Lactose Intolerance vs. Milk Allergy: How Are They Different?

Posted and filed under Health Awareness.

Lactose intolerance and milk allergy are two conditions in which patients experience adverse health effects upon consuming milk products. It’s, therefore, no surprise that they are often confused and mistakenly used interchangeably. Yet, the two have distinct characteristics, and understanding their unique impacts and how to maintain a healthy diet in spite of them is important for patients.

Key Differences

Lactose intolerance is the body’s inability to fully digest the sugar, or lactose, found in milk. It typically results from a deficiency of lactase, an enzyme in the small intestine that helps turn milk into glucose and galactose. Without lactase, the lactose moves into the colon, where normal bacteria interact with undigested lactose, producing a range of uncomfortable symptoms.

Milk allergy, on the other hand, is the same as any other food allergy. The protein in milk produces an allergic reaction, so people with the allergy are at risk of serious reactions upon consuming both milk itself and products containing it. While an allergy to cow’s milk is seen most commonly, reactions can also occur with milk from goats, sheep, buffalo, and other mammals.


Lactose intolerance can develop at any time in a person’s life and is more common than milk allergy. It tends to be more common in certain populations with up to 90% of African Americans experiencing its symptoms. The condition is also common in Asians and Native Americans and is often seen in elderly populations. Roughly 30-50 million Americans are believed to have lactose intolerance.

Within 30 minutes to two hours after having milk or dairy products, most people with lactose intolerance experience one or more of the following symptoms:

  • Stomach pain
  • Nausea
  • Diarrhea
  • Gas and bloating

Milk allergies, on the other hand, are commonly seen in children under the age of three, although they can develop at any age. Oftentimes, children outgrow the condition by age five. Symptoms vary from one person to the next and can occur within minutes or hours after drinking milk or eating milk products. Immediate symptoms include:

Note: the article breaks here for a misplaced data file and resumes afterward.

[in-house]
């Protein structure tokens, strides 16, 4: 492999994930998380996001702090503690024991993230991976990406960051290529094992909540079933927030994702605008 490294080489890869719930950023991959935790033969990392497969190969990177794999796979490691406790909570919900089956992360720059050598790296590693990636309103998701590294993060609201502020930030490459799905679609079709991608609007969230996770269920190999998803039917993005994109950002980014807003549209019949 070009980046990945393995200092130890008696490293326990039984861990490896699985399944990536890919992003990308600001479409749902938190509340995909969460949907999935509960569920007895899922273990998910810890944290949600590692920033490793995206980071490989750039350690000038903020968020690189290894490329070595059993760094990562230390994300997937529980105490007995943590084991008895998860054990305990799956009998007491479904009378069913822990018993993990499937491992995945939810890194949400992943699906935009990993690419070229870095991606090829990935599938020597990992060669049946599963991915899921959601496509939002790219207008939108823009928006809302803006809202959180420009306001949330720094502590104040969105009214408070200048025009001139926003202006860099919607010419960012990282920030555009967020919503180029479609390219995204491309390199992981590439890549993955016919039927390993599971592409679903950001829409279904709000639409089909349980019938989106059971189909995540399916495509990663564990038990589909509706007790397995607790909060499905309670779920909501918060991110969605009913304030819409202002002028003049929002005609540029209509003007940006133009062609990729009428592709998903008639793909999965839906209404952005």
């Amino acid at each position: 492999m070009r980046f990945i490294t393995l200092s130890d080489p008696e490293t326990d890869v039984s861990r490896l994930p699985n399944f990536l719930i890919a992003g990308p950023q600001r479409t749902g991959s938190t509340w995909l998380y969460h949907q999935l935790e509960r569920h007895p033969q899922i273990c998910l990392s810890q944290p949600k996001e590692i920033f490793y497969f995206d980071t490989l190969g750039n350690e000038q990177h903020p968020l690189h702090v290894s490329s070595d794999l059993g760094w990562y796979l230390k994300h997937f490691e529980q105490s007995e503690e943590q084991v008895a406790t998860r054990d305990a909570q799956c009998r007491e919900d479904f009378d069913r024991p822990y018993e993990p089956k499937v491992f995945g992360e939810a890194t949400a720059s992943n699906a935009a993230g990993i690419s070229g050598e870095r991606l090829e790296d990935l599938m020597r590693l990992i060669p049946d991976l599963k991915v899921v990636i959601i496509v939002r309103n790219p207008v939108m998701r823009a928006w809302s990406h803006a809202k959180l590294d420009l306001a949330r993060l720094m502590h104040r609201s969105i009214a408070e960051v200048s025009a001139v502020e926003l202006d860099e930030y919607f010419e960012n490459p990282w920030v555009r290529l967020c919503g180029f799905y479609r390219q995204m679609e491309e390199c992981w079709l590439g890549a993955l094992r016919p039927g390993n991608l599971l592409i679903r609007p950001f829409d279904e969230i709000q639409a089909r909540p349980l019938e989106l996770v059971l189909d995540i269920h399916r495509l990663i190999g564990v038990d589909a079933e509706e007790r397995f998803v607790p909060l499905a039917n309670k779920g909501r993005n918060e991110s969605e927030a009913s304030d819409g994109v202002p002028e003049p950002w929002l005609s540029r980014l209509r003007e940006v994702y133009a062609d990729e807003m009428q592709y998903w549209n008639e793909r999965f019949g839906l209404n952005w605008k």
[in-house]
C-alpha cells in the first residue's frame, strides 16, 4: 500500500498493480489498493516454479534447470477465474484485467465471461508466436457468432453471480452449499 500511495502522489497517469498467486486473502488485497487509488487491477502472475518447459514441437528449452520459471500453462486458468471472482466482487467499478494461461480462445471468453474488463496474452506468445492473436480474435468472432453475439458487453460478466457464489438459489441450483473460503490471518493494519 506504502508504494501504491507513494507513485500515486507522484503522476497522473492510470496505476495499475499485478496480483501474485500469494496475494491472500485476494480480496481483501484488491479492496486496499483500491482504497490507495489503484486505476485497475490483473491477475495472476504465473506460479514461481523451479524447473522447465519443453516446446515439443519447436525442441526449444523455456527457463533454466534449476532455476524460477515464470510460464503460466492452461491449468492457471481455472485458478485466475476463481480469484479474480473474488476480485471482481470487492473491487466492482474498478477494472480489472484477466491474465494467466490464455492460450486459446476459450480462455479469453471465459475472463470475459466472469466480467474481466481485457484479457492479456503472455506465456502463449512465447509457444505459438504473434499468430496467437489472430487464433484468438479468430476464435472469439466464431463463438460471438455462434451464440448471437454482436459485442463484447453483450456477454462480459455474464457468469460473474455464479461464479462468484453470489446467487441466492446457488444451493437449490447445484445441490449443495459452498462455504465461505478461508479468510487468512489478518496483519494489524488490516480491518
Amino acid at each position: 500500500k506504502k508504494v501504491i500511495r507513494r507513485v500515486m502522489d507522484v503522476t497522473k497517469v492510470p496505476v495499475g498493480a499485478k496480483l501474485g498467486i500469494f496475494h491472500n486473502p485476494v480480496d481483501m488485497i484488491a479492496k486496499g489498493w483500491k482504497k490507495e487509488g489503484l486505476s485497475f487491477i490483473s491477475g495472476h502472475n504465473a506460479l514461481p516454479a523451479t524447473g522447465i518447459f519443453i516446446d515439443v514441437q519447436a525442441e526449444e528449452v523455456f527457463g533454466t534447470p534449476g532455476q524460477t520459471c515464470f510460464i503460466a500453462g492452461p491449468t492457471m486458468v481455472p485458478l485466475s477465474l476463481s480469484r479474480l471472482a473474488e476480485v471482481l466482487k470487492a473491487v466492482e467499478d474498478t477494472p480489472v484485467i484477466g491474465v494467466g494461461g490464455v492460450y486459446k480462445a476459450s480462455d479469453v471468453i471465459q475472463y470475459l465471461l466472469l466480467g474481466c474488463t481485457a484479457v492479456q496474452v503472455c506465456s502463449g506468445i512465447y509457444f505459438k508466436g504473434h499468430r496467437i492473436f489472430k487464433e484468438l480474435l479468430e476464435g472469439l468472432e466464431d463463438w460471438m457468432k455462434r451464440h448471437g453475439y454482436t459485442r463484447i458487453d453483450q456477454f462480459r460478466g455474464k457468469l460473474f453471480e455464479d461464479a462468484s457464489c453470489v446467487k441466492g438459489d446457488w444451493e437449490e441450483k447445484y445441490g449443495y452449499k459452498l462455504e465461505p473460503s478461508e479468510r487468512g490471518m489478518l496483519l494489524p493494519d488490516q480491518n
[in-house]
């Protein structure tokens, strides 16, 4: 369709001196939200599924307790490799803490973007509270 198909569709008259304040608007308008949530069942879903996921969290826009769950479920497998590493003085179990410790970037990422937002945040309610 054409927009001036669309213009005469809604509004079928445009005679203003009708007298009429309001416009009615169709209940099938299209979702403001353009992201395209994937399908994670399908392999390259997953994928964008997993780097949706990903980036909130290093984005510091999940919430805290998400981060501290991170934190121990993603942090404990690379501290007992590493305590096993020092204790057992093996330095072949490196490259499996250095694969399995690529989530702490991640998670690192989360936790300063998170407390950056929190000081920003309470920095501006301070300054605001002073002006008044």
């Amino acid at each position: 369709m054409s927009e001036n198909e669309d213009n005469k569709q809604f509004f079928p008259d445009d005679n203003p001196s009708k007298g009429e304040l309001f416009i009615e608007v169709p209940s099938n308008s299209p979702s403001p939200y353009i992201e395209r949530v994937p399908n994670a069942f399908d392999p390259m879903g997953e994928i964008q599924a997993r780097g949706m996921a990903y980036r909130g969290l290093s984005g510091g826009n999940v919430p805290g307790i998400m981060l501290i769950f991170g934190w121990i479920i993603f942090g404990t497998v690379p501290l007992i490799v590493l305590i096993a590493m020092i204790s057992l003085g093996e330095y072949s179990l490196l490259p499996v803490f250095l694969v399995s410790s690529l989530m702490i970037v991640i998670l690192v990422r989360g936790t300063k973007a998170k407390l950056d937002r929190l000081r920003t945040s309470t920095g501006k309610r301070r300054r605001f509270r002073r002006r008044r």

• Vomiting
  • Coughing and shortness of breath
  • Swelling of the tongue, lips, or throat
  • Itching or tingling around the mouth
  • Wheezing
  • Hives

Later, symptoms such as a runny nose, watery eyes, abdominal cramps, and loose stool or diarrhea may occur. Milk is also the third-most common food to cause anaphylaxis, a life-threatening condition in which the airway becomes blocked. For this reason, avoiding milk products and carrying an epinephrine shot is critical for patients with the allergy.


Diagnostics are available for both lactose intolerance and milk allergies. Doctors often encourage patients to keep food diaries when symptoms such as those listed above arise. To help differentiate among the two conditions, food allergy testing and hydrogen breath tests can be used to diagnose milk allergy and lactose intolerance, respectively.

Patients with lactose intolerance may be able to tolerate small amounts of dairy, especially those which are lower in lactose, such as yogurt or hard cheese. People with milk allergies, on the other hand, must avoid dairy, which also encompasses the ingredients ghee, lactulose, lactalbumin, whey, and casein.

Luckily, there are many alternatives to dairy available today. Nut and soy milk are useful substitutions people with both milk allergies and lactose intolerance can enjoy. With that said, it’s important for patients to ensure they’re getting enough calcium. While doctors may recommend supplements on an as-needed basis, foods rich in calcium such as dark leafy greens and almonds can also be incorporated into the diet to maintain optimal nutrition.

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